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Monoethylene glycol (MEG) is an organic compound widely used as an antifreeze for the automotive trade and a precursor to polymers. In its pure form, it is an odourless, colourless, hygroscopic, low-viscosity liquid. It is completely miscible with water in all proportions. The diverse chemistry of ethylene glycol allows it to be used in the laboratory or in industry for a wide range of reactions.
The major use of ethylene glycol is as a medium for convective heat transfer in, for example,cars and liquid cooled computers. Ethylene glycol is also commonly used in chilled water air conditioning systems that place either the chiller or air handlers outside, or systems that must cool below the freezing temperature of water. In geothermal heating/cooling systems, ethylene glycol is the liquid that transports heat through the use of a geothermal heat pump.
Due to its low freezing point ethylene glycol resists freezing. The freezing point of a mixture of 60% ethylene glycol and 40% water freezes below -45 oC. It is used as a deicing fluid for windscreens and aircraft.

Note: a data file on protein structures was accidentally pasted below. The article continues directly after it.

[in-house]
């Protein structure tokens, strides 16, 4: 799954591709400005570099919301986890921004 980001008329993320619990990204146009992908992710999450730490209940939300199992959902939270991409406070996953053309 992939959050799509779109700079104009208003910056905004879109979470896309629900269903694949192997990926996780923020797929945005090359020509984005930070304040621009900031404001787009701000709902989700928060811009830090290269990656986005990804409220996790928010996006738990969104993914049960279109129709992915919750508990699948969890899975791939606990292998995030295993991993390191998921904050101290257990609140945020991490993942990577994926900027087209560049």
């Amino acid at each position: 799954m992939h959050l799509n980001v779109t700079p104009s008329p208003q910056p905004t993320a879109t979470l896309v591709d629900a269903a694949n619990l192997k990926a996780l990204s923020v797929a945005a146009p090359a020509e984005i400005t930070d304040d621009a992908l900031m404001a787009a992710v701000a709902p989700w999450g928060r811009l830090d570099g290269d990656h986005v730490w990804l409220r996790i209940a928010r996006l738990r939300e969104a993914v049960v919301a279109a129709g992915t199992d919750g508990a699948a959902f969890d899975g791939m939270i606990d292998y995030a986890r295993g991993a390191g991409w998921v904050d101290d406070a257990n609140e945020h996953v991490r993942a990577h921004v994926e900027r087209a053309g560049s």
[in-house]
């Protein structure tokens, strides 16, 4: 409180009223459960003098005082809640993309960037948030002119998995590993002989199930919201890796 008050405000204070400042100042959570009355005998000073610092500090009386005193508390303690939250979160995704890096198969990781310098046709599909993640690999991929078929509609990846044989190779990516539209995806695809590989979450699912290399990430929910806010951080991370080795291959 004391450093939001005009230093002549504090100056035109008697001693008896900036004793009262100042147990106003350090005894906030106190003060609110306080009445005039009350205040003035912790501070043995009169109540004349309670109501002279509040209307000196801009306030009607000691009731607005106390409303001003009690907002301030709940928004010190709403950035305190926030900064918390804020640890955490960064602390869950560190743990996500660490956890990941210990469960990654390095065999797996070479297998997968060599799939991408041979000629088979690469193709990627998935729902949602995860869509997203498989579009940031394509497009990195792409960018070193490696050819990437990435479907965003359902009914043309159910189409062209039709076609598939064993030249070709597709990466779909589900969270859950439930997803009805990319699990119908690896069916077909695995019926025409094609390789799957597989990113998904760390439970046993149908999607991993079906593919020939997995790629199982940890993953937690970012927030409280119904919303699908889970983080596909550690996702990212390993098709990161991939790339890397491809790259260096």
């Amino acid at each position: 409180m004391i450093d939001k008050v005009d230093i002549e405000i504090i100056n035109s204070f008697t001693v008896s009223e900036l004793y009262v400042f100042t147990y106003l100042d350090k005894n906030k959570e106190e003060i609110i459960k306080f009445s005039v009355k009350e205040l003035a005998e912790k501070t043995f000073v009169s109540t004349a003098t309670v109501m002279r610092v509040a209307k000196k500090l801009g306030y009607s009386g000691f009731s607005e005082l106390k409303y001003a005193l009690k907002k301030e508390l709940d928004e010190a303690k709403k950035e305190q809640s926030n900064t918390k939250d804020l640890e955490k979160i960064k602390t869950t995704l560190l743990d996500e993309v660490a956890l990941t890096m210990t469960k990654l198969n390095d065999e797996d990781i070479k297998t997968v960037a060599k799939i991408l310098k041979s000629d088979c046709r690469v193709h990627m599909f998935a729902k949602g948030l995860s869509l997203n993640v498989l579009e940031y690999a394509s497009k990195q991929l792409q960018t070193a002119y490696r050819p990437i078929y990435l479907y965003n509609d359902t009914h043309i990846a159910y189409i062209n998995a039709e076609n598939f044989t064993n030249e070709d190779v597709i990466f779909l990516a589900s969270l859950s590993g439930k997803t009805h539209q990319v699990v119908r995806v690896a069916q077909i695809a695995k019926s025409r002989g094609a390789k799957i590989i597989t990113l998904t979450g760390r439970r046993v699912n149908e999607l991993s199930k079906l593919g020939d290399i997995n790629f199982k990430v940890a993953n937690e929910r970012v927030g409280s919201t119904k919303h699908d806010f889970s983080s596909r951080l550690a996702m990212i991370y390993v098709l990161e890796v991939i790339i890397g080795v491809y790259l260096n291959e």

Ethylene glycol freezing point vs. concentration in water
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Because of its high boiling point and affinity for water, ethylene glycol is a useful desiccant.
Instead of removing water, ethylene glycol can also be used to depress the temperature at which hydrates are formed. The purity of glycol used for hydrate suppression (mono-ethylene glycol) is typically around 80%, whereas the purity of glycol used for dehydration (tri-ethylene glycol) is typically 95-99+%. Moreover, the injection rate for hydrate suppression is much lower than the circulation rate in a glycol dehydration tower.
Health & Safety:
R22- Harmful if swallowed.
S2- Keep out of the reach of children.
PLEASE NOTE: This product is not for human or animal consumption.